Preseason basketball is only exciting because it precedes regular season basketball. It’s the first step towards asking questions that will (hopefully) be answered over the next six months. That’s about it. Otherwise, the action is similar to a writer’s rough draft—which is, for most (including this guy), sloppy and maddening.
Pretty much every team (except the Spurs, probably) is coalescing for the first time; figuring out what definitely doesn’t work is a higher priority than winning the game. Dunks happen, and they’re fun, but what gets people most excited is seeing what they spent the entire summer talking about come to life.
Watching Houston’s trip to Taiwan unfold was great because
Omri Casspi Dwight Howard wore a red Rockets jersey for the first time, not because they swept a team that was one of basketball’s best a year ago. This isn’t to say what happens on the court is completely meaningless, just that a lot of it should be disregarded as, well, preseason basketball. Through the muck I cobbled together five big picture observations from that trip.
Each will be re-visited by myself and other fine writers on this site throughout the season. They’re important in their own way.
1. James Harden guarding Paul George
To say Harden’s defense was poor last season would be a colossal understatement, on par with suggesting Ryan Reynolds may not be a bankable actor. He’d regularly go two inattentive minutes allowing his man to dance wherever he wanted around the court, then spend the next few possessions being overly aggressive, conceding blow byes and unnecessary fouls. Harden could never quite find the stable middle ground needed to consistently defend on the ball and away from it.
Not all was his fault. In his first season as a starter he saw a sizable increase in minutes (11.3 more than his three season average with Oklahoma City) and usage (20.4 percent with the Thunder up to 29.0 percent with the Rockets, a quantum leap that translates to going from Caron Butler to Kevin Durant). Not only that, but the Rockets were basketball’s fastest team, averaging 98.6 possessions per 48 minutes. Their entire identity revolved around someone taking an outlet pass, then racing down the court before the defense could prepare itself.
Harden has transcendental offensive talent, but he’ll relinquish a good chunk of last year’s responsibility now that Dwight Howard is standing in the middle—which should improve his energy, and, theoretically, his effort on the defensive end. This brings us to Saturday night in Taiwan, where Harden, not Chandler Parsons, began the game matched up with Indiana’s best perimeter player, Paul George. With his mind clearly focused on that defensive matchup, Harden attempted just one shot in that first quarter, and his overall effort bottling George up was commendable.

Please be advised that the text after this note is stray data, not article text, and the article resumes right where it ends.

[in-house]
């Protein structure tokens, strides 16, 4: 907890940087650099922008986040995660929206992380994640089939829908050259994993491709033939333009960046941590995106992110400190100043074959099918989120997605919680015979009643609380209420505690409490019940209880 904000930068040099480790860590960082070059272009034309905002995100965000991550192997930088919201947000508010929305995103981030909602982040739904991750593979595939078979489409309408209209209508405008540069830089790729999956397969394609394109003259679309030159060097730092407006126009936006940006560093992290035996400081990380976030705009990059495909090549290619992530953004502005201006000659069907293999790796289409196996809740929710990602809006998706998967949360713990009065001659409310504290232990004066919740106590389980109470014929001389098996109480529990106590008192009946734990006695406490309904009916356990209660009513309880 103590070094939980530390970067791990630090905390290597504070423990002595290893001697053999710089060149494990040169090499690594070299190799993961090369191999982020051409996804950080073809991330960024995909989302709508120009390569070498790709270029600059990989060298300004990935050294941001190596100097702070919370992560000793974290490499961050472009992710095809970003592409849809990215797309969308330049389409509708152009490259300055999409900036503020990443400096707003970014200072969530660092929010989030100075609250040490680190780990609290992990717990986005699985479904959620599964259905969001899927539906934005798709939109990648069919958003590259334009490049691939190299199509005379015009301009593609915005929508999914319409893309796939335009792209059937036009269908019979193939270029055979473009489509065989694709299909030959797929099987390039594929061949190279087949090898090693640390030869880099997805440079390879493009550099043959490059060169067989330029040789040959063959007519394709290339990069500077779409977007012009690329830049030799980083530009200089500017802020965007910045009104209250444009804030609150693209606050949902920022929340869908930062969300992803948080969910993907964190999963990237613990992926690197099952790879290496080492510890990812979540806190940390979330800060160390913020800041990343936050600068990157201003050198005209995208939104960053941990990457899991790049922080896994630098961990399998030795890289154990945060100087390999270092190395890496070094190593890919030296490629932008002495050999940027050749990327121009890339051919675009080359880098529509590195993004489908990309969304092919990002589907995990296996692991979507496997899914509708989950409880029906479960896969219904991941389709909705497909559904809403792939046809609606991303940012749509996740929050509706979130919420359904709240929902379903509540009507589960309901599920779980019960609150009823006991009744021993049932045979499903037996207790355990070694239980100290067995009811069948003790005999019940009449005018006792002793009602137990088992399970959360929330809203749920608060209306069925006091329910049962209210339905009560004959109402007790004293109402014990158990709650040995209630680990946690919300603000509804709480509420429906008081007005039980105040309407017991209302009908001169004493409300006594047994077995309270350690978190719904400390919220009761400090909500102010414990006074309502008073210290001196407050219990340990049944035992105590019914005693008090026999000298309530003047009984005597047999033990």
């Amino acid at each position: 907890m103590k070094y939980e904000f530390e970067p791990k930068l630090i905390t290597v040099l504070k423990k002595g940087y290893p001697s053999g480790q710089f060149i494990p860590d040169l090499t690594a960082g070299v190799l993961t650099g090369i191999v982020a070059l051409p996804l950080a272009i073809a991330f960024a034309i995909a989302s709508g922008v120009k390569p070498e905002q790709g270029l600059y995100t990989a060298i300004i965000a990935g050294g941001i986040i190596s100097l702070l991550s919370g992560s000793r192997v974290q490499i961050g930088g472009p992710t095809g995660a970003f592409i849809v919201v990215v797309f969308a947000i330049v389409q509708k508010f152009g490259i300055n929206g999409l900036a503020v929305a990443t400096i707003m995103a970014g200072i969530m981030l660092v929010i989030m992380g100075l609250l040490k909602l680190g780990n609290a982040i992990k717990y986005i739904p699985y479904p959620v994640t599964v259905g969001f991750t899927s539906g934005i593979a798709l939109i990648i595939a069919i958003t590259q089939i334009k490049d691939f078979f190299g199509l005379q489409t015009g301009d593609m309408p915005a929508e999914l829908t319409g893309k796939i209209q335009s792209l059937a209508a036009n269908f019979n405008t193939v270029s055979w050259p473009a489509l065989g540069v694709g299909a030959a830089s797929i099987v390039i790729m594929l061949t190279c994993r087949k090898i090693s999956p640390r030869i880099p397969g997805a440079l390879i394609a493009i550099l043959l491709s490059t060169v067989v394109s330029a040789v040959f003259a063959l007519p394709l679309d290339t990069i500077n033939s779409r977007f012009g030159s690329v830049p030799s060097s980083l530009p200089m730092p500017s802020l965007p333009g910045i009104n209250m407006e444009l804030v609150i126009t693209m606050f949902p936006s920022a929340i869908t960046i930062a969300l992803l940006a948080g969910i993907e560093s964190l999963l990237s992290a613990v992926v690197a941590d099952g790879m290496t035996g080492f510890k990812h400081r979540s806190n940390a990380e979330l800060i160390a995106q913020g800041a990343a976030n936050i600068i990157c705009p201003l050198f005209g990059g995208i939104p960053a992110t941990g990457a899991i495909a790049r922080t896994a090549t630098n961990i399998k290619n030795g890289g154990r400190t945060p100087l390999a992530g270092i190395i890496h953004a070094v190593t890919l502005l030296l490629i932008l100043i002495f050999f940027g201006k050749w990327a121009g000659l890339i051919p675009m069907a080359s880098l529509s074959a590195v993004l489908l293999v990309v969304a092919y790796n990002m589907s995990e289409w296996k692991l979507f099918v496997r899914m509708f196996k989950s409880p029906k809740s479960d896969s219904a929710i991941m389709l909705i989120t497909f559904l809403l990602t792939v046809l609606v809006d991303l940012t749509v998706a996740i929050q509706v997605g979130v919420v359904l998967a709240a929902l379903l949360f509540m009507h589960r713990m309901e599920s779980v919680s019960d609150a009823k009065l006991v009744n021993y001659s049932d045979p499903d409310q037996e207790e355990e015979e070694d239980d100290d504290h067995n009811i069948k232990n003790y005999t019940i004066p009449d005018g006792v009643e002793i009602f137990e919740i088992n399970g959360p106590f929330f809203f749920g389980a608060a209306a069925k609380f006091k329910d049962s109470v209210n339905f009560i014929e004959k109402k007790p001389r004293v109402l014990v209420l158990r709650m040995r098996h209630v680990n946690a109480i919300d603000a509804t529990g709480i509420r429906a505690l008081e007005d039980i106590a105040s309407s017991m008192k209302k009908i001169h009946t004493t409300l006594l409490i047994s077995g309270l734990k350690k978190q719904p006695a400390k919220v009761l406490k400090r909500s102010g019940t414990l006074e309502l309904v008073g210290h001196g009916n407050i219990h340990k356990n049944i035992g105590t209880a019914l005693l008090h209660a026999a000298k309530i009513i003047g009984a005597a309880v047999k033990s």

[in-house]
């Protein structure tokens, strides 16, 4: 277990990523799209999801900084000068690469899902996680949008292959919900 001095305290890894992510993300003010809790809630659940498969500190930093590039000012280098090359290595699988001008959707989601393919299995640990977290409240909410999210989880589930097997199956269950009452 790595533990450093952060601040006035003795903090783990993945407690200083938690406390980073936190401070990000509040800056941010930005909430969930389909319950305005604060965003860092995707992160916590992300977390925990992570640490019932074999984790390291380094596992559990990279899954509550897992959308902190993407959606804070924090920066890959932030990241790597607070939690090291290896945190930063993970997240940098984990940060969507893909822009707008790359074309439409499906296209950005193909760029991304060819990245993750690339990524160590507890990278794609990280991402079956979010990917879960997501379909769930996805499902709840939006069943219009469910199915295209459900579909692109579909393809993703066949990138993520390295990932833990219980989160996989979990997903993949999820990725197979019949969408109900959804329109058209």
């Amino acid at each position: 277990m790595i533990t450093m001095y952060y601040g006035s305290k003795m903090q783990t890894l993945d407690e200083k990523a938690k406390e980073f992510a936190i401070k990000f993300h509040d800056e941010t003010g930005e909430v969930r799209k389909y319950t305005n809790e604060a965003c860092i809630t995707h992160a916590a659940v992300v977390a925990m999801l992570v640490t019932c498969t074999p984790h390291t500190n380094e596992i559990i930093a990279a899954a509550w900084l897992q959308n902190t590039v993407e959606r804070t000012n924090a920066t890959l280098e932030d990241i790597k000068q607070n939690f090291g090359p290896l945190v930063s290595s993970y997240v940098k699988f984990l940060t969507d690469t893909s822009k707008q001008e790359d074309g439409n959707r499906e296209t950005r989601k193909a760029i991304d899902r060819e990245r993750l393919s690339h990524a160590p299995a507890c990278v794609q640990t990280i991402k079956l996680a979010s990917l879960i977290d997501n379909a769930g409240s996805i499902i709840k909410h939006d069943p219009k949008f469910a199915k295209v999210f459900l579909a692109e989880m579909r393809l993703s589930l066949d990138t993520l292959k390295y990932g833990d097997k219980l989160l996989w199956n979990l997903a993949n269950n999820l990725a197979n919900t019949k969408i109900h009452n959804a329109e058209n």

George went at Harden, and the Rocket guard responded with the same physical play some of the game’s great perimeter defenders (Tony Allen, Avery Bradley) exploit for a living. Harden also spent time on Lance Stephenson and Danny Granger, but his most significant work came against George.
From Indiana’s point of view, the three to four inches Harden resigns to George made post work their logical plan of attack. Here’s where these two put on a must-see-TV battle, both treating this particular possession seen above like it was the last one they’d ever play.
Harden begins by fronting his cover, doing whatever he can to make David West’s entry pass as problematic as humanly possibly. It’s impossible to expect this type of effort on every possession (unless we’re talking about Ron Artest circa 2004), but what’s given here is more than satisfactory. Once George finally gets the ball, Harden prevents him from breathing, let alone making a positive move.
After a series of ball fakes and jab steps, George attempts the exact shot Houston wants Indiana to attempt: a contested, fading, prayer of a mid-range jumper. Because Paul George is an emerging top-10 talent, the ball goes in. But Harden stays committed throughout the play, a development that should make his coaches smile.
Great stuff. Okay, now here comes the bad news. To the great horror of all basketball fans in Houston, Harden also flashed levels of cluelessness away from the ball that would make Stacey Dash blush.
Before piling on, let’s be fair: Should Hill throw a lob over the top to Roy Hibbert, who’s being fronted by Howard, Harden is the primary help defender. (A defense should almost always prioritize stopping a sure two points over the possibility of three.)
But it’s still on Harden to keep tabs on both his man and the ball. He instead fails to realize that George is curling off a pin down screen until he’s already done so. Making matters worse, as the (WIDE OPEN!) shot is attempted, Harden is roughly three arm-lengths away from the ball. Even if he got a poor jump, where’s the recovery? This is exactly what Houston’s coaching staff spent the offseason lamenting. Hopefully it never, ever happens again.
2. Adjusting To Howard’s Clock
Against one of the league’s best defenses, Houston made 15 three-pointers on a healthy 33 attempts, had seven players score in double figures, dished out 27 assists (San Antonio led the league last season averaging 25.1 per game), and won the game by nine points.
Houston still had slight hiccups along the way. But unlike hiccups, which, as far as I know, are horrific and incurable, the Rockets task at hand is simple: whenever Howard changes the tempo, adjust.
In the clip below, Chandler Parsons deposits the ball in the low post with 12 seconds left on the shot clock. Instead of waiting for Parsons to retreat back to the three-point line (something he should make a point of doing a tad quicker), Howard faces Hibbert up and makes a quick move towards the paint. Three Pacer defenders swarm him, and the ball is forced into Terrence Jones’ hands for a mid-range baseline jumper.